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What you need to know about pending telecom legislation

Did you know there's a pending telecom law that could have a big impact on the use of wireless technology at meetings (think wireless mics and WiFi)? Ray Verhelst, president of ConventionDisc, Inc. wrote about it on the MeCo listserv this morning, and gave me permission to re-post it here:

    A pending telecom law that had been introduced in both the House and the Senate back in February ... was asking for the law to be changed to where the FCC would start auctioning off unused bandwidth in the unlicensed frequencies for new communication alternatives. The unlicensed bandwidth discussed is actually the regions used for things such as cordless telephones, wireless broadband (WiFi / 802.xx), Bluetooth devices, wireless microphones and other types of common controllers. The availability of said bandwidth varied within each market so what might be used for one thing in Chicago could be completely different in San Diego. Without hardware industry support, you would need to know each and every frequency assignment for each market you traveled to in order to make sure your equipment would be compatible.

    Making this additional bandwidth available for auction was a reaction based on a lack of competition within the broadband market to more rural areas but it was offered up without real industry support. The major detractors were major television networks who believed that without the necessary technical support from manufacturers, each major market would have different players being awarded different frequencies making it impossible to map out different equipment usage for things such as wireless camera broadcast connections for both sports and live events as well as the use of the more common wireless microphone. It is the latter that really has the potential of creating havoc for our industry.

    Since that time, another bill has been offered up (American Broadband for Communities Act - H.R.5085) which takes into account a more focused look at how the assignable bandwidth will get used and how both the FCC and the industry will support it with strict technical requirements that virtually eliminate the free-for-all assignment of local market bandwidth. While the first two pieces of legislation have not gone away, many of the supporters have jumped on the bandwagon of this new piece of legislation including many corporations such as Intel.

    Without getting really technical over the actual dividing of the frequencies amongst the players, the FCC has already looked at where some of this unused bandwidth will come from. Because of the pending change from analog television broadcasts to digital between now and 2007, there will be significant frequency release (channels 52-69 have already been released) and therefore are becoming available for auction. These are not the channels on your cable box but they are spectrum ranges. As more broadcast elements switch to the digital format a greater number of “channels” will become available.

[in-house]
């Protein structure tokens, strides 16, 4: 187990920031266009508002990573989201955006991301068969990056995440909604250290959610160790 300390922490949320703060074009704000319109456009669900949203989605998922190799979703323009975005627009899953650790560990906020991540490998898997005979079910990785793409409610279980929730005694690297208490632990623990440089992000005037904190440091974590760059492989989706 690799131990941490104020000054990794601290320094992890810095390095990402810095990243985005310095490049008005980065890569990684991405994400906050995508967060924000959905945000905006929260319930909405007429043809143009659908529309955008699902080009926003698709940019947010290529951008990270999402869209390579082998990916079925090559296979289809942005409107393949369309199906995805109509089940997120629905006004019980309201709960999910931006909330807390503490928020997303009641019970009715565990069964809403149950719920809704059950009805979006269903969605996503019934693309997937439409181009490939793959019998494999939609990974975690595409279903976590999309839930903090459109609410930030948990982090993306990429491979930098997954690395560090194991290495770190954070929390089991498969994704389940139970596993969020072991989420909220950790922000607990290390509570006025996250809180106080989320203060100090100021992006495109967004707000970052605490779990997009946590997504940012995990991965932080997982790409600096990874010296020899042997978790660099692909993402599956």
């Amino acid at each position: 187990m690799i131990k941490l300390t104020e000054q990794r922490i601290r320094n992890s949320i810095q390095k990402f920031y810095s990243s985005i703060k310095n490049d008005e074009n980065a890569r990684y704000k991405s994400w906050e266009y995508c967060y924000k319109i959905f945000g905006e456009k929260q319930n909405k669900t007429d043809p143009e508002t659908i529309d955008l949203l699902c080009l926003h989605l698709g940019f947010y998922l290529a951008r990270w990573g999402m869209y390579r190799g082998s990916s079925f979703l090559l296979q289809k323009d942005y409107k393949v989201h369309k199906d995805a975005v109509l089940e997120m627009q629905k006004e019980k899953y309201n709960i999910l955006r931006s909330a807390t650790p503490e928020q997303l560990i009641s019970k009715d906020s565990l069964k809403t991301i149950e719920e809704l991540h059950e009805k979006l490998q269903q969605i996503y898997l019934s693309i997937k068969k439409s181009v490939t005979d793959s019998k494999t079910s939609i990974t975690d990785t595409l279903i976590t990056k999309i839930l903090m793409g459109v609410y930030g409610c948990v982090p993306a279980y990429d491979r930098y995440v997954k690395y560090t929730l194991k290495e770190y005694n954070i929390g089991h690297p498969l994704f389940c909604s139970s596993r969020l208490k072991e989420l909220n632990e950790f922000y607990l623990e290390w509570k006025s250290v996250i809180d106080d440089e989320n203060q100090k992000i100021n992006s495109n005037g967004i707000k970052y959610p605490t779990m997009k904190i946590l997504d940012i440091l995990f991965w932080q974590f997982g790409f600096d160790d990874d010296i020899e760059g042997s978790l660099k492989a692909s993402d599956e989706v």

This new bill actually works well for us in the meeting and events industry because it promotes greater coverage of wireless broadband connectivity for the delivery of everything from television programming to voice such as Internet-based telephone systems. The manufacturers of wireless hardware are looking to the FCC and their new rulings to determine best how to configure the next generation of equipment. Granted, this could force older items into faster retirement but that seems to be the common price to pay for growth.

    The TIA (Telecommunications Industry Association) is behind this new bill and supports the greater use of bandwidth to spread alternative delivery of broadband content to more of the country. They claim that issuing these licenses will increase competition for wired and direct satellite delivery services that currently hold a significant amount of control over this market. More competition means lower costs for the consumer and less of a digital divide. More coverage means we can expect greater speeds and better signal quality.

    The FCC will start auctioning off some of the new bandwidth on June 29th with a new provision that provides a condition upon awarding that a licensee cannot initiate any new services that interfere with existing wireless technologies until a legitimate workaround can be implemented to the satisfaction of all parties.

    For now we can rest assured that our wireless microphones will continue to work as well as our wireless links between our cellular phones and other devices will remain connected without any additional interference.

Thanks for the update, Ray!

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